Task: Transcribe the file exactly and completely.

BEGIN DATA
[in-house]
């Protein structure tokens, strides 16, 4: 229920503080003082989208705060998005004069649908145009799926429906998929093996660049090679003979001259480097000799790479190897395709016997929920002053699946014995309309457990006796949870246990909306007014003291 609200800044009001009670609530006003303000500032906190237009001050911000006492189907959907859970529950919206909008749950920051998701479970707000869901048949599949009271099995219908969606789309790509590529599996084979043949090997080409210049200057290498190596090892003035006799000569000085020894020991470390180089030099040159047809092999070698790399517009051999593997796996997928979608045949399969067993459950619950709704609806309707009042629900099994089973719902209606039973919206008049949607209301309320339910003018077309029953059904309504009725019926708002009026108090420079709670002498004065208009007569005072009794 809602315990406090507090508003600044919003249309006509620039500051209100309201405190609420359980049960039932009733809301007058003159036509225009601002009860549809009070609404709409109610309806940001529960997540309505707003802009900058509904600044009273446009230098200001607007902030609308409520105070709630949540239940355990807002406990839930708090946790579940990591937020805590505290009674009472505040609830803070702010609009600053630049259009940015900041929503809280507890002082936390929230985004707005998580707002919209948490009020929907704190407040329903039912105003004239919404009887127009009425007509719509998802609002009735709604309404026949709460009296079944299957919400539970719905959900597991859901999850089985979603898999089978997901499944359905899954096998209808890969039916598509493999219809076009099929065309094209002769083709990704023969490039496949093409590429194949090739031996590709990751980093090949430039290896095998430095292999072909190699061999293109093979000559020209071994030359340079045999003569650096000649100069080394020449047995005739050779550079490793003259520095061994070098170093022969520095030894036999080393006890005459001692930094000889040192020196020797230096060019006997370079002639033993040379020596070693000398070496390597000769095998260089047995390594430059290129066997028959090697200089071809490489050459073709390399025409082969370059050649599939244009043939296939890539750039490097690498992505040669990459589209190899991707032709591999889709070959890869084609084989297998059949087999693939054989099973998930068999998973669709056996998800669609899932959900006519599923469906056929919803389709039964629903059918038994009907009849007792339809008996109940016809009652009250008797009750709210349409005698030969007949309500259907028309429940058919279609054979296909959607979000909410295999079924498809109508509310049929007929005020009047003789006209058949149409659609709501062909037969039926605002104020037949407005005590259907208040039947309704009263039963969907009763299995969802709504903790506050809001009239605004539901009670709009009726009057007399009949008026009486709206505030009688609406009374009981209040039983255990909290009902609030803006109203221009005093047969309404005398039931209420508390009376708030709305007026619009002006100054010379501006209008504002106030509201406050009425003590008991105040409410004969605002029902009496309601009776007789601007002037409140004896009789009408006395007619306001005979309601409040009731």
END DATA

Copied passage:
[in-house]
């Protein structure tokens, strides 16, 4: 229920503080003082989208705060998005004069649908145009799926429906998929093996660049090679003979001259480097000799790479190897395709016997929920002053699946014995309309457990006796949870246990909306007014003291 609200800044009001009670609530006003303000500032906190237009001050911000006492189907959907859970529950919206909008749950920051998701479970707000869901048949599949009271099995219908969606789309790509590529599996084979043949090997080409210049200057290498190596090892003035006799000569000085020894020991470390180089030099040159047809092999070698790399517009051999593997796996997928979608045949399969067993459950619950709704609806309707009042629900099994089973719902209606039973919206008049949607209301309320339910003018077309029953059904309504009725019926708002009026108090420079709670002498004065208009007569005072009794 809602315990406090507090508003600044919003249309006509620039500051209100309201405190609420359980049960039932009733809301007058003159036509225009601002009860549809009070609404709409109610309806940001529960997540309505707003802009900058509904600044009273446009230098200001607007902030609308409520105070709630949540239940355990807002406990839930708090946790579940990591937020805590505290009674009472505040609830803070702010609009600053630049259009940015900041929503809280507890002082936390929230985004707005998580707002919209948490009020929907704190407040329903039912105003004239919404009887127009009425007509719509998802609002009735709604309404026949709460009296079944299957919400539970719905959900597991859901999850089985979603898999089978997901499944359905899954096998209808890969039916598509493999219809076009099929065309094209002769083709990704023969490039496949093409590429194949090739031996590709990751980093090949430039290896095998430095292999072909190699061999293109093979000559020209071994030359340079045999003569650096000649100069080394020449047995005739050779550079490793003259520095061994070098170093022969520095030894036999080393006890005459001692930094000889040192020196020797230096060019006997370079002639033993040379020596070693000398070496390597000769095998260089047995390594430059290129066997028959090697200089071809490489050459073709390399025409082969370059050649599939244009043939296939890539750039490097690498992505040669990459589209190899991707032709591999889709070959890869084609084989297998059949087999693939054989099973998930068999998973669709056996998800669609899932959900006519599923469906056929919803389709039964629903059918038994009907009849007792339809008996109940016809009652009250008797009750709210349409005698030969007949309500259907028309429940058919279609054979296909959607979000909410295999079924498809109508509310049929007929005020009047003789006209058949149409659609709501062909037969039926605002104020037949407005005590259907208040039947309704009263039963969907009763299995969802709504903790506050809001009239605004539901009670709009009726009057007399009949008026009486709206505030009688609406009374009981209040039983255990909290009902609030803006109203221009005093047969309404005398039931209420508390009376708030709305007026619009002006100054010379501006209008504002106030509201406050009425003590008991105040409410004969605002029902009496309601009776007789601007002037409140004896009789009408006395007619306001005979309601409040009731």